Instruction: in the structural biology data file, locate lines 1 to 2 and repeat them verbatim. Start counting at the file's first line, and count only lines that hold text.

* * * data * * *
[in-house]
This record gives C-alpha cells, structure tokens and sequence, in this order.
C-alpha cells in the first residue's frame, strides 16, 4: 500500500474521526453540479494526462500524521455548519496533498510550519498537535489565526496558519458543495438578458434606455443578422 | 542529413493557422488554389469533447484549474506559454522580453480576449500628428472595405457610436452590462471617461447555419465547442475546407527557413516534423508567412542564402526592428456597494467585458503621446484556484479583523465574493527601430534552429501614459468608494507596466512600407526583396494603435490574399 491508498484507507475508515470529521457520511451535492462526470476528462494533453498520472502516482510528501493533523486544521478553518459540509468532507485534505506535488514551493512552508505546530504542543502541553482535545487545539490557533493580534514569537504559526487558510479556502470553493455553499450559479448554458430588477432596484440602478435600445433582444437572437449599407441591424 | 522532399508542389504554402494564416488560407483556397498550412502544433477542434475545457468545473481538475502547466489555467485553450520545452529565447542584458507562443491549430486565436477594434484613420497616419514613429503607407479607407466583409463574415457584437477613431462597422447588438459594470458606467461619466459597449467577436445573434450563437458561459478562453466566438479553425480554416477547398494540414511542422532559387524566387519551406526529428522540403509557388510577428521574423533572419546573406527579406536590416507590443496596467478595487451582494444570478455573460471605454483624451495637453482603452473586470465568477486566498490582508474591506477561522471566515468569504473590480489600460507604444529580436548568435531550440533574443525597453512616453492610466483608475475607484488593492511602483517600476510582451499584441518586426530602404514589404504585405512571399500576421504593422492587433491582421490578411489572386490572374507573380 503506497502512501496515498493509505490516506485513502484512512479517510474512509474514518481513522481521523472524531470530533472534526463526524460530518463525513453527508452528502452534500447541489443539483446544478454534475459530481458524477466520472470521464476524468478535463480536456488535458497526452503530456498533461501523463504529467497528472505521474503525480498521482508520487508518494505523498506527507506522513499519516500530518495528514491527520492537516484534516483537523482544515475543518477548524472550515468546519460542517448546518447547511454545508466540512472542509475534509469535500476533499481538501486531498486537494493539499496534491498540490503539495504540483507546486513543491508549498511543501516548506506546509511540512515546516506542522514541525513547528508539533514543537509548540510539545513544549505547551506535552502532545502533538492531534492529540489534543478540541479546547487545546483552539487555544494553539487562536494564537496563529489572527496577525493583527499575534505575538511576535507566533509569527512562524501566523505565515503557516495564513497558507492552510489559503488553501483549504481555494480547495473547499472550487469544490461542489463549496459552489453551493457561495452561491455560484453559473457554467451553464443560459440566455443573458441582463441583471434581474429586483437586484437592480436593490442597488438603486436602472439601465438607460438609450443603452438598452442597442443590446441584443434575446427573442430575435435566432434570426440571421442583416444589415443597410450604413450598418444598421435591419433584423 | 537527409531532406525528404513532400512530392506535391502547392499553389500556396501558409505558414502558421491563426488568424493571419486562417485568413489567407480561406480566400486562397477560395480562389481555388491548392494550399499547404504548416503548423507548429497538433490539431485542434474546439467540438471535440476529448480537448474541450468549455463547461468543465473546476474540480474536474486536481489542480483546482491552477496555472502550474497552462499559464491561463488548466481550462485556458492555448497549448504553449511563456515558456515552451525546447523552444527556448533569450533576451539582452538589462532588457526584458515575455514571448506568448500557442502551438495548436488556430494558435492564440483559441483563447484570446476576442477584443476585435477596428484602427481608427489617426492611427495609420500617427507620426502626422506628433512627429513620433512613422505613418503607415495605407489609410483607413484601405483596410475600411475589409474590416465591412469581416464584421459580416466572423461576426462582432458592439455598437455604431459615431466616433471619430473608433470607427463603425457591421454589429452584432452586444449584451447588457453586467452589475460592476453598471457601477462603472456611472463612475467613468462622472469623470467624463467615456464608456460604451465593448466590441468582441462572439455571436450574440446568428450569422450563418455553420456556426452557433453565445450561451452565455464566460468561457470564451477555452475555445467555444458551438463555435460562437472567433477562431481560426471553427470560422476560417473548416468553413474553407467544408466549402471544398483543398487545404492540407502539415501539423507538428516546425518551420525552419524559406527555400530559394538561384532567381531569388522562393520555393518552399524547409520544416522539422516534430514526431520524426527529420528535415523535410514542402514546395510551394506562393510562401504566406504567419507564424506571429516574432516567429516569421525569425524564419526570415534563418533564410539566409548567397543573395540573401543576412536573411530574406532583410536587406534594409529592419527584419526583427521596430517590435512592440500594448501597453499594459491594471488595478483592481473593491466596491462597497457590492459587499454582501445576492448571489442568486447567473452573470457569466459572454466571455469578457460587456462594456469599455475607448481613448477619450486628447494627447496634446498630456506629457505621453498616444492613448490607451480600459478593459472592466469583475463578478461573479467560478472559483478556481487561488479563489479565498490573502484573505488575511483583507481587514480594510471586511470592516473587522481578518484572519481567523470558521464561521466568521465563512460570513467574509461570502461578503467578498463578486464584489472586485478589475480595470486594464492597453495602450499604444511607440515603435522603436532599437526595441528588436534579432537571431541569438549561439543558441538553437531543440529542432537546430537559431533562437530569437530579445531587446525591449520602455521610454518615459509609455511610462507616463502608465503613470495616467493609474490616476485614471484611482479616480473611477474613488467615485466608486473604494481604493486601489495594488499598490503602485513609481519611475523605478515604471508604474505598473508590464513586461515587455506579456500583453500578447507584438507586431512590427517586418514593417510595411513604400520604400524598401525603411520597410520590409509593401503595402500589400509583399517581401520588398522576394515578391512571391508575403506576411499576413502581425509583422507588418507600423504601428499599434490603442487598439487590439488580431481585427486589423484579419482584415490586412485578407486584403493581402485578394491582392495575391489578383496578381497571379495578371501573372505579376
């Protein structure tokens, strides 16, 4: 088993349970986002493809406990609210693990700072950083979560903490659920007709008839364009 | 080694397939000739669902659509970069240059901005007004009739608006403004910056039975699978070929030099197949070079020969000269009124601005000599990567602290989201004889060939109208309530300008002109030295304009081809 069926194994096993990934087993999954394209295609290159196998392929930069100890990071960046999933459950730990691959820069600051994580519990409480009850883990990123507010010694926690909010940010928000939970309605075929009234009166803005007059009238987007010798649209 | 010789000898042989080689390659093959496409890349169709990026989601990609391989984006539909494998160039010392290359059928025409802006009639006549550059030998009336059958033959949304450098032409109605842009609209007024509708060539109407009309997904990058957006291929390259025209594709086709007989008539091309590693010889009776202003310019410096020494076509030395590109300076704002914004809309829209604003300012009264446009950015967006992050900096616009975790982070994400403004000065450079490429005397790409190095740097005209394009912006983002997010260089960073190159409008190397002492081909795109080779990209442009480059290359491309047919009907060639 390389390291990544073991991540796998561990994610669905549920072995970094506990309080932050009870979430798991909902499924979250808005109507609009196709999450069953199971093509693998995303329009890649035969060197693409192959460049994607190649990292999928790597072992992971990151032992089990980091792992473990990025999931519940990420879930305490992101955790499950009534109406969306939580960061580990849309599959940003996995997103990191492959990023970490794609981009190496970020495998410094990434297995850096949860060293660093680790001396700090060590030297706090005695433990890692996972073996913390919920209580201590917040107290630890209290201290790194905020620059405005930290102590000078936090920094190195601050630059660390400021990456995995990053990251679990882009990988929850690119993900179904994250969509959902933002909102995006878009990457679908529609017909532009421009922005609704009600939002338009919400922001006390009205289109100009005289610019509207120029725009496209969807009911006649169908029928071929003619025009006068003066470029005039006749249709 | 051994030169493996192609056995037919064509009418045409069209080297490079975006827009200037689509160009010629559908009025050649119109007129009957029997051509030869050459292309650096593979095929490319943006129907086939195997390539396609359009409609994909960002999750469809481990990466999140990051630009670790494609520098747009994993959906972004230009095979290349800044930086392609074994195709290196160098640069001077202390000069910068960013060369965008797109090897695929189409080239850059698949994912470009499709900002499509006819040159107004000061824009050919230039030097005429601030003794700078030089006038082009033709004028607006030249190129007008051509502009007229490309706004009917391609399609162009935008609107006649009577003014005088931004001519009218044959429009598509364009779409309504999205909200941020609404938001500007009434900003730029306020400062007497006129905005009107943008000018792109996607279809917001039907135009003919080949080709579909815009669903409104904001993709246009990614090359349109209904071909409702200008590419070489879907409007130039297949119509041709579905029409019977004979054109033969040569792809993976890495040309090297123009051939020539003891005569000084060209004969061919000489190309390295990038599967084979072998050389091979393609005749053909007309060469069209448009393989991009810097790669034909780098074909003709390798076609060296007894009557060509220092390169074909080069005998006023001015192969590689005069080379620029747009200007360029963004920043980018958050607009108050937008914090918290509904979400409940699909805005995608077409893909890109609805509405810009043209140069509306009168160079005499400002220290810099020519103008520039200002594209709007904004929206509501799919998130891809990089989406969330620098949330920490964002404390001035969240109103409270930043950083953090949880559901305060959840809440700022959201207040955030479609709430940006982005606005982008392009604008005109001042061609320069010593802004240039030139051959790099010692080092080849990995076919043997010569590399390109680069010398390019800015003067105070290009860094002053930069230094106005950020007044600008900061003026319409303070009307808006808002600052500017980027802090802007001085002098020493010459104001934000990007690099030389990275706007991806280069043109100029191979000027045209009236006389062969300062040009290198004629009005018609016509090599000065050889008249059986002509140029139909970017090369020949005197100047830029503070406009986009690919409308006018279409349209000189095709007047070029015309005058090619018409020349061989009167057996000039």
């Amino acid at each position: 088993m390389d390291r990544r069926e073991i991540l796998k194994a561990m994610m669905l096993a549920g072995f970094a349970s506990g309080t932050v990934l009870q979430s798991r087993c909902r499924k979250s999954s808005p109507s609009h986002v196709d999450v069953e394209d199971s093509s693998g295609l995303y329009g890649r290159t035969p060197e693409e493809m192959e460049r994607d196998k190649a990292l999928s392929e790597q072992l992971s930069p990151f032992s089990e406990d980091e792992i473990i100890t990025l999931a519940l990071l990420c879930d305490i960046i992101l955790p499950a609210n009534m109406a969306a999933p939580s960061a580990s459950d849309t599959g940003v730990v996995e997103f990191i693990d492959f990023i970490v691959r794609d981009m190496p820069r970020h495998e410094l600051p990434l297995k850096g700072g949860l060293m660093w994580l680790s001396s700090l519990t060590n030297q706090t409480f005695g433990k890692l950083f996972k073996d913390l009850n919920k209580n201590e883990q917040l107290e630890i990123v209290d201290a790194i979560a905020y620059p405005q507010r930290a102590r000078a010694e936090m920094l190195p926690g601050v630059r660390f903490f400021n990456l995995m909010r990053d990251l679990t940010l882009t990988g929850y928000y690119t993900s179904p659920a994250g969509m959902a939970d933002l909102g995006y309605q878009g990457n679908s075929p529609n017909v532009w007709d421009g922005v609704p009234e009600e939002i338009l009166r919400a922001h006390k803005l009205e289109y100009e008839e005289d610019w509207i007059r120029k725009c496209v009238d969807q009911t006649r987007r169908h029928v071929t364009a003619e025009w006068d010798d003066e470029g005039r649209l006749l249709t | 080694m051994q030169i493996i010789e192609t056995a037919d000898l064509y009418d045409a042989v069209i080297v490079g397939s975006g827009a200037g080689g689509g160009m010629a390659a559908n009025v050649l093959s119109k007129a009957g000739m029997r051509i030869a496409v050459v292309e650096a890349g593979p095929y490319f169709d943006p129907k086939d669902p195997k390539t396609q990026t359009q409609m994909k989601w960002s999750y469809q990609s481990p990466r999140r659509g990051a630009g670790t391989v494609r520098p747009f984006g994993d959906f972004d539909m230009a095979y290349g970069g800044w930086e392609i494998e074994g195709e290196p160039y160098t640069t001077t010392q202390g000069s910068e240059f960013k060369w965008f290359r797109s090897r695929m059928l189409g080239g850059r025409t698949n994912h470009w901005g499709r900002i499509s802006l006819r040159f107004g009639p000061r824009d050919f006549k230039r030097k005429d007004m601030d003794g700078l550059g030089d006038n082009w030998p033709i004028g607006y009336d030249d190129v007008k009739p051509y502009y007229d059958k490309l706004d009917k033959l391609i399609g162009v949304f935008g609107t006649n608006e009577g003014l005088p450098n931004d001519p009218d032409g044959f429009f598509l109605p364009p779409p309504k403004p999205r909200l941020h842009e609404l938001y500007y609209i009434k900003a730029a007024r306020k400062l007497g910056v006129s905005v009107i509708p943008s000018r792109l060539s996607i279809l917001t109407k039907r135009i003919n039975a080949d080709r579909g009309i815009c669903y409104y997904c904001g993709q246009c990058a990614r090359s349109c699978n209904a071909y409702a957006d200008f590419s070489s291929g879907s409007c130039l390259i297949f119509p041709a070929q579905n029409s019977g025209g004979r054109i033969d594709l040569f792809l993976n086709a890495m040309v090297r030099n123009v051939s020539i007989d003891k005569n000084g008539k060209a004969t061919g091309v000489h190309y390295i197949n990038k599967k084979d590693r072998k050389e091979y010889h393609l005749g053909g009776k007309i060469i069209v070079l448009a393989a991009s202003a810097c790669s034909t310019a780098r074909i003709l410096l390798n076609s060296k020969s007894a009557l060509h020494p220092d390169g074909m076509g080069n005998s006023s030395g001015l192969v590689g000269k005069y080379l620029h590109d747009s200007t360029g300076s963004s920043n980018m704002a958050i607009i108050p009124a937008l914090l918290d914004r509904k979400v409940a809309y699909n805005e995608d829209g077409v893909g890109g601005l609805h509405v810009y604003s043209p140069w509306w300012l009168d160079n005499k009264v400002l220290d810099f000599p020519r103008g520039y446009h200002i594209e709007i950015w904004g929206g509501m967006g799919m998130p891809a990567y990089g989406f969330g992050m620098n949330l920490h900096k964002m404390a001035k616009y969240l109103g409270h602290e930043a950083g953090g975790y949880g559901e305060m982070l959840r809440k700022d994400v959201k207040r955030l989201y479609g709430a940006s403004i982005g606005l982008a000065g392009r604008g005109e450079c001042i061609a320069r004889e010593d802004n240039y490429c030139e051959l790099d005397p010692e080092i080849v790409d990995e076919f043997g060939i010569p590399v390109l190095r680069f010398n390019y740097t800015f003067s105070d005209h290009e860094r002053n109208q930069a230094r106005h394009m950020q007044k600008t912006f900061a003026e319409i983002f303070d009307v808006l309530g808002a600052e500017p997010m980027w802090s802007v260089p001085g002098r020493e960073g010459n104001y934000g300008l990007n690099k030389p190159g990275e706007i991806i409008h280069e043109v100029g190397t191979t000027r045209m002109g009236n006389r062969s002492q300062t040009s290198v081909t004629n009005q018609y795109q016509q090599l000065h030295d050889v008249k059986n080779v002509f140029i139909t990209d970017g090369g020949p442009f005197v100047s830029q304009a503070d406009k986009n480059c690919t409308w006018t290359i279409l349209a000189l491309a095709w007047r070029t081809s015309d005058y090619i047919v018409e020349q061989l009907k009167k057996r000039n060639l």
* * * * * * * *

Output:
[in-house]
This record gives C-alpha cells, structure tokens and sequence, in this order.